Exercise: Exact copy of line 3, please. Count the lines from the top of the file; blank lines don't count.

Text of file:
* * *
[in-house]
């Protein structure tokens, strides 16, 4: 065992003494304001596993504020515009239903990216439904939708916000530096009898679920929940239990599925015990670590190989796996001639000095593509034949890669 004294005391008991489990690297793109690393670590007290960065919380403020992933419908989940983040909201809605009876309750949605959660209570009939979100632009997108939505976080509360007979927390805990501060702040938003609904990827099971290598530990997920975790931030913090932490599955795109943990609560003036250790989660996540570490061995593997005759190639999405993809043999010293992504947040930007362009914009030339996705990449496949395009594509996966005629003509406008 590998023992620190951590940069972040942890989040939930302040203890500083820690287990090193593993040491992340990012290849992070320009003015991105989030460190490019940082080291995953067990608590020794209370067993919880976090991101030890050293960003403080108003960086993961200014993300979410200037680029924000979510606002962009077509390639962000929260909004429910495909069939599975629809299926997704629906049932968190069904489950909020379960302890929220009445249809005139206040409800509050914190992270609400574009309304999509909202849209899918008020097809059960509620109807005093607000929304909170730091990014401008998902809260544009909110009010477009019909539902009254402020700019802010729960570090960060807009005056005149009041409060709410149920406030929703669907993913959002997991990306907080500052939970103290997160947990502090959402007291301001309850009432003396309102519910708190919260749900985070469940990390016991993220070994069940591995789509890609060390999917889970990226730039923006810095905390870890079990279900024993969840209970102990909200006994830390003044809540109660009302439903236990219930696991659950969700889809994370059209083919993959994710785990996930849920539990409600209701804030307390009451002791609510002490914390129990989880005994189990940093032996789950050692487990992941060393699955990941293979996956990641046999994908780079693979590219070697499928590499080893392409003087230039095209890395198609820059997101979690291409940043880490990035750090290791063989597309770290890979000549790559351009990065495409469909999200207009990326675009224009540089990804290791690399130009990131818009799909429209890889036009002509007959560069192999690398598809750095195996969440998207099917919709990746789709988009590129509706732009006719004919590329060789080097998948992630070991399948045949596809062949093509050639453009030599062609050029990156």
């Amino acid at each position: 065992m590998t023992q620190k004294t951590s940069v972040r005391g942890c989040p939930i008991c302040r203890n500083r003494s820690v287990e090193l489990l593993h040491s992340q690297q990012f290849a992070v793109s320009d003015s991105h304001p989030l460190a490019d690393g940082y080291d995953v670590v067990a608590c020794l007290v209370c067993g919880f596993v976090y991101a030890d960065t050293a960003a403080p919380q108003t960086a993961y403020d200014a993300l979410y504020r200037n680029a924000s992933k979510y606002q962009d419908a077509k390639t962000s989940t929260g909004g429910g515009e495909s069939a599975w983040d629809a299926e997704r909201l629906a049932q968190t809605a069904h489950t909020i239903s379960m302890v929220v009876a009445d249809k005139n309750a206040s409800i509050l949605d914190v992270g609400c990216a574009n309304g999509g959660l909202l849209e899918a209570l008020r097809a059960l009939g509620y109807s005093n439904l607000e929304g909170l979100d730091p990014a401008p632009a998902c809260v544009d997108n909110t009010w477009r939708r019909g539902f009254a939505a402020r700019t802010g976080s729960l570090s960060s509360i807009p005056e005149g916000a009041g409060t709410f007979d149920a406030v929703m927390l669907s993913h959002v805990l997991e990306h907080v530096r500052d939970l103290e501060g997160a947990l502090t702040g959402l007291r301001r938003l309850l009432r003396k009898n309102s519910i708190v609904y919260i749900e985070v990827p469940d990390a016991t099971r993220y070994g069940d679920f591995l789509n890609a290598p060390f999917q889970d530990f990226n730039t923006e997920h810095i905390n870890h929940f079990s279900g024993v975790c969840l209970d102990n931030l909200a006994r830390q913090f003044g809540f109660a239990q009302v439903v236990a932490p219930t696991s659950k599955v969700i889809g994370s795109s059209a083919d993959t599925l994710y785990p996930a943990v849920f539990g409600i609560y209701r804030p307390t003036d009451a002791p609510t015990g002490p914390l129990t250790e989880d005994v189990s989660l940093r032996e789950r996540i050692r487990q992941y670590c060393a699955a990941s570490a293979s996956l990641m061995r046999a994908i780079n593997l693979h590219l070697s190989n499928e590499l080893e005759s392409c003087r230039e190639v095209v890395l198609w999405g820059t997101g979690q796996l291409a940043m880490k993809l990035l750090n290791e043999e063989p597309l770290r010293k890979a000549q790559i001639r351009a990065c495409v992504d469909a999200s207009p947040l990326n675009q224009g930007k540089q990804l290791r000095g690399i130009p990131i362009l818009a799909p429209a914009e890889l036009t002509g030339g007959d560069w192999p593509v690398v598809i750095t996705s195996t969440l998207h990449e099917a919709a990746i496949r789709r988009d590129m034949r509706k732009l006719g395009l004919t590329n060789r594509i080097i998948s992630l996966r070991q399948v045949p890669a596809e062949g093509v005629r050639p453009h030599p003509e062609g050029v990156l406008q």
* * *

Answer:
């Amino acid at each position: 065992m590998t023992q620190k004294t951590s940069v972040r005391g942890c989040p939930i008991c302040r203890n500083r003494s820690v287990e090193l489990l593993h040491s992340q690297q990012f290849a992070v793109s320009d003015s991105h304001p989030l460190a490019d690393g940082y080291d995953v670590v067990a608590c020794l007290v209370c067993g919880f596993v976090y991101a030890d960065t050293a960003a403080p919380q108003t960086a993961y403020d200014a993300l979410y504020r200037n680029a924000s992933k979510y606002q962009d419908a077509k390639t962000s989940t929260g909004g429910g515009e495909s069939a599975w983040d629809a299926e997704r909201l629906a049932q968190t809605a069904h489950t909020i239903s379960m302890v929220v009876a009445d249809k005139n309750a206040s409800i509050l949605d914190v992270g609400c990216a574009n309304g999509g959660l909202l849209e899918a209570l008020r097809a059960l009939g509620y109807s005093n439904l607000e929304g909170l979100d730091p990014a401008p632009a998902c809260v544009d997108n909110t009010w477009r939708r019909g539902f009254a939505a402020r700019t802010g976080s729960l570090s960060s509360i807009p005056e005149g916000a009041g409060t709410f007979d149920a406030v929703m927390l669907s993913h959002v805990l997991e990306h907080v530096r500052d939970l103290e501060g997160a947990l502090t702040g959402l007291r301001r938003l309850l009432r003396k009898n309102s519910i708190v609904y919260i749900e985070v990827p469940d990390a016991t099971r993220y070994g069940d679920f591995l789509n890609a290598p060390f999917q889970d530990f990226n730039t923006e997920h810095i905390n870890h929940f079990s279900g024993v975790c969840l209970d102990n931030l909200a006994r830390q913090f003044g809540f109660a239990q009302v439903v236990a932490p219930t696991s659950k599955v969700i889809g994370s795109s059209a083919d993959t599925l994710y785990p996930a943990v849920f539990g409600i609560y209701r804030p307390t003036d009451a002791p609510t015990g002490p914390l129990t250790e989880d005994v189990s989660l940093r032996e789950r996540i050692r487990q992941y670590c060393a699955a990941s570490a293979s996956l990641m061995r046999a994908i780079n593997l693979h590219l070697s190989n499928e590499l080893e005759s392409c003087r230039e190639v095209v890395l198609w999405g820059t997101g979690q796996l291409a940043m880490k993809l990035l750090n290791e043999e063989p597309l770290r010293k890979a000549q790559i001639r351009a990065c495409v992504d469909a999200s207009p947040l990326n675009q224009g930007k540089q990804l290791r000095g690399i130009p990131i362009l818009a799909p429209a914009e890889l036009t002509g030339g007959d560069w192999p593509v690398v598809i750095t996705s195996t969440l998207h990449e099917a919709a990746i496949r789709r988009d590129m034949r509706k732009l006719g395009l004919t590329n060789r594509i080097i998948s992630l996966r070991q399948v045949p890669a596809e062949g093509v005629r050639p453009h030599p003509e062609g050029v990156l406008q």